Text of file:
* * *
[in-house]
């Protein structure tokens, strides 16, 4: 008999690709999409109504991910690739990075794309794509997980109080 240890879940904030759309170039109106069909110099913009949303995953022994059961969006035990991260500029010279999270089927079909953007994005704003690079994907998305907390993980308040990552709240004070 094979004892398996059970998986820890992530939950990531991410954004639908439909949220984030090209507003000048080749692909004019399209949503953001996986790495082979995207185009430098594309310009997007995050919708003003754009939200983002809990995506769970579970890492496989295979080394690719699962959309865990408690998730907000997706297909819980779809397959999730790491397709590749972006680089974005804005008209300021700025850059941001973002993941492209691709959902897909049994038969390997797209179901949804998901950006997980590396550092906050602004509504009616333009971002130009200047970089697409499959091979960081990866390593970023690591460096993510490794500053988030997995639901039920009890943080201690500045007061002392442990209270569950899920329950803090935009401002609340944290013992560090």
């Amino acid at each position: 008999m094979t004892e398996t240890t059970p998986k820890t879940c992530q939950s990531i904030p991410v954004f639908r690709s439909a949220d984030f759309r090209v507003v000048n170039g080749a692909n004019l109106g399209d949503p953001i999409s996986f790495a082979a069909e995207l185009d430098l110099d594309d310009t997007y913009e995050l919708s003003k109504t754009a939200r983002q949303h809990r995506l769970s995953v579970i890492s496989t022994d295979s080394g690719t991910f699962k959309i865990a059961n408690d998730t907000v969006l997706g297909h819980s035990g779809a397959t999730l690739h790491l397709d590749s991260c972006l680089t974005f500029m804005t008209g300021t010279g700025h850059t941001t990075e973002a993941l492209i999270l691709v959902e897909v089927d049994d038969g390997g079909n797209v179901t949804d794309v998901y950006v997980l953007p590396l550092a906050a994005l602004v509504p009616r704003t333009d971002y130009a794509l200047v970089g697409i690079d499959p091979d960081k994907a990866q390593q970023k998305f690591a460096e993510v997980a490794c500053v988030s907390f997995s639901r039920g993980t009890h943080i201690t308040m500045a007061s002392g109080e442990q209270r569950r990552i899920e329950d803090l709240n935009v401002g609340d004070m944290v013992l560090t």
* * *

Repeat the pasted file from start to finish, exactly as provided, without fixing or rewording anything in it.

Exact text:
[in-house]
């Protein structure tokens, strides 16, 4: 008999690709999409109504991910690739990075794309794509997980109080 240890879940904030759309170039109106069909110099913009949303995953022994059961969006035990991260500029010279999270089927079909953007994005704003690079994907998305907390993980308040990552709240004070 094979004892398996059970998986820890992530939950990531991410954004639908439909949220984030090209507003000048080749692909004019399209949503953001996986790495082979995207185009430098594309310009997007995050919708003003754009939200983002809990995506769970579970890492496989295979080394690719699962959309865990408690998730907000997706297909819980779809397959999730790491397709590749972006680089974005804005008209300021700025850059941001973002993941492209691709959902897909049994038969390997797209179901949804998901950006997980590396550092906050602004509504009616333009971002130009200047970089697409499959091979960081990866390593970023690591460096993510490794500053988030997995639901039920009890943080201690500045007061002392442990209270569950899920329950803090935009401002609340944290013992560090």
């Amino acid at each position: 008999m094979t004892e398996t240890t059970p998986k820890t879940c992530q939950s990531i904030p991410v954004f639908r690709s439909a949220d984030f759309r090209v507003v000048n170039g080749a692909n004019l109106g399209d949503p953001i999409s996986f790495a082979a069909e995207l185009d430098l110099d594309d310009t997007y913009e995050l919708s003003k109504t754009a939200r983002q949303h809990r995506l769970s995953v579970i890492s496989t022994d295979s080394g690719t991910f699962k959309i865990a059961n408690d998730t907000v969006l997706g297909h819980s035990g779809a397959t999730l690739h790491l397709d590749s991260c972006l680089t974005f500029m804005t008209g300021t010279g700025h850059t941001t990075e973002a993941l492209i999270l691709v959902e897909v089927d049994d038969g390997g079909n797209v179901t949804d794309v998901y950006v997980l953007p590396l550092a906050a994005l602004v509504p009616r704003t333009d971002y130009a794509l200047v970089g697409i690079d499959p091979d960081k994907a990866q390593q970023k998305f690591a460096e993510v997980a490794c500053v988030s907390f997995s639901r039920g993980t009890h943080i201690t308040m500045a007061s002392g109080e442990q209270r569950r990552i899920e329950d803090l709240n935009v401002g609340d004070m944290v013992l560090t």